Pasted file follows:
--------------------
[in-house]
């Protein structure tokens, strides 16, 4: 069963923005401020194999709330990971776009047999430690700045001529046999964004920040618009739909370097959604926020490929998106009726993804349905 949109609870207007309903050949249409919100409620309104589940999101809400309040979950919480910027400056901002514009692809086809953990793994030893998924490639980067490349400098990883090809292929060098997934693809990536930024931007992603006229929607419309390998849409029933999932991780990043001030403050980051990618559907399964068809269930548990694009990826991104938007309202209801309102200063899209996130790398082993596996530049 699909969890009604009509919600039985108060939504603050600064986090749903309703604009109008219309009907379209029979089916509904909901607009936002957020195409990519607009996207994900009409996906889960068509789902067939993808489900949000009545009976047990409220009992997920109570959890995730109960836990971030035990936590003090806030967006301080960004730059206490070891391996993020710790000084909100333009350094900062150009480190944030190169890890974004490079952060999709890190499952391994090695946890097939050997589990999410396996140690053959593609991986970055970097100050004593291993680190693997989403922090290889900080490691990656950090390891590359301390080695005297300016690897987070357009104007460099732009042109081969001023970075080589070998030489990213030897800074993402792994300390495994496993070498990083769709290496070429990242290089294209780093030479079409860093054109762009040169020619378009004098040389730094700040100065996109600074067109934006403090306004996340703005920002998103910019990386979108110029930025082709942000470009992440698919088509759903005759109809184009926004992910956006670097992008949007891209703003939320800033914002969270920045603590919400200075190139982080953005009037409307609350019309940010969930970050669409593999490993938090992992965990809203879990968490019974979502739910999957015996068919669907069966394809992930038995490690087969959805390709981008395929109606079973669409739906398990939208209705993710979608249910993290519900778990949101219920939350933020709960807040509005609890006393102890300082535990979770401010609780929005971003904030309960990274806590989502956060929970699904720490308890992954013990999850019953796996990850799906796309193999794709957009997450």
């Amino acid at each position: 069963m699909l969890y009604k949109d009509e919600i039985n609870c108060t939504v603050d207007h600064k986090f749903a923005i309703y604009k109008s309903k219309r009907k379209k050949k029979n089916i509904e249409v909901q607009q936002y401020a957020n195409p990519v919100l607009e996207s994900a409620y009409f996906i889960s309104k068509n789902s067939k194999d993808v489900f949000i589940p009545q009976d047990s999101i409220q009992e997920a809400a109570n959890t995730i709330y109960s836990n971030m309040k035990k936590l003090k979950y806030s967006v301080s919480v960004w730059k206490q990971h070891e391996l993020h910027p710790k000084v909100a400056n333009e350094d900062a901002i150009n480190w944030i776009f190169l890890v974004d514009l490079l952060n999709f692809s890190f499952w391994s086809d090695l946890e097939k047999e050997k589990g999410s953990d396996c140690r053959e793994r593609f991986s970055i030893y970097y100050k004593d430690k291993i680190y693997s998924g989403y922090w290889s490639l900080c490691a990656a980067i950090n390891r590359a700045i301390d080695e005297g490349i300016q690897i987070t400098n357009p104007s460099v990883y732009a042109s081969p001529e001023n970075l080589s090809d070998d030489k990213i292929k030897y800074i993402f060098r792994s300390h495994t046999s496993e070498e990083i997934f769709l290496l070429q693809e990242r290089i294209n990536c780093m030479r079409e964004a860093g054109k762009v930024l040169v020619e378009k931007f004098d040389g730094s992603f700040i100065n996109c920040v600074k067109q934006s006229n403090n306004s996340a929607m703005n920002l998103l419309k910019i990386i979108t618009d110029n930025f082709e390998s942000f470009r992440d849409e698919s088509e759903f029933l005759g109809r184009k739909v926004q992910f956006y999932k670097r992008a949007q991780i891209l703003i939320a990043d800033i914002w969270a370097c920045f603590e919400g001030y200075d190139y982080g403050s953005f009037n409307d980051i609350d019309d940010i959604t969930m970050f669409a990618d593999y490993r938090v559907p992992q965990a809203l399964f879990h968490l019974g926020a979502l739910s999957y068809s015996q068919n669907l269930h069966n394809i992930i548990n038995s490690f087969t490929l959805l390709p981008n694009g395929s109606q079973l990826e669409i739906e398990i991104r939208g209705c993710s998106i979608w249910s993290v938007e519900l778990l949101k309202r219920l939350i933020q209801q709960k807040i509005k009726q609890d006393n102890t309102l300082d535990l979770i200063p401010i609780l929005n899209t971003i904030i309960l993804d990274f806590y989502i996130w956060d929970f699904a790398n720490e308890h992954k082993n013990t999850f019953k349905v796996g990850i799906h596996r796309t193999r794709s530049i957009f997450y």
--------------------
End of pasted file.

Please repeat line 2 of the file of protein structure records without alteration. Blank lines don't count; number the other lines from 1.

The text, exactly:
């Protein structure tokens, strides 16, 4: 069963923005401020194999709330990971776009047999430690700045001529046999964004920040618009739909370097959604926020490929998106009726993804349905 949109609870207007309903050949249409919100409620309104589940999101809400309040979950919480910027400056901002514009692809086809953990793994030893998924490639980067490349400098990883090809292929060098997934693809990536930024931007992603006229929607419309390998849409029933999932991780990043001030403050980051990618559907399964068809269930548990694009990826991104938007309202209801309102200063899209996130790398082993596996530049 699909969890009604009509919600039985108060939504603050600064986090749903309703604009109008219309009907379209029979089916509904909901607009936002957020195409990519607009996207994900009409996906889960068509789902067939993808489900949000009545009976047990409220009992997920109570959890995730109960836990971030035990936590003090806030967006301080960004730059206490070891391996993020710790000084909100333009350094900062150009480190944030190169890890974004490079952060999709890190499952391994090695946890097939050997589990999410396996140690053959593609991986970055970097100050004593291993680190693997989403922090290889900080490691990656950090390891590359301390080695005297300016690897987070357009104007460099732009042109081969001023970075080589070998030489990213030897800074993402792994300390495994496993070498990083769709290496070429990242290089294209780093030479079409860093054109762009040169020619378009004098040389730094700040100065996109600074067109934006403090306004996340703005920002998103910019990386979108110029930025082709942000470009992440698919088509759903005759109809184009926004992910956006670097992008949007891209703003939320800033914002969270920045603590919400200075190139982080953005009037409307609350019309940010969930970050669409593999490993938090992992965990809203879990968490019974979502739910999957015996068919669907069966394809992930038995490690087969959805390709981008395929109606079973669409739906398990939208209705993710979608249910993290519900778990949101219920939350933020709960807040509005609890006393102890300082535990979770401010609780929005971003904030309960990274806590989502956060929970699904720490308890992954013990999850019953796996990850799906796309193999794709957009997450």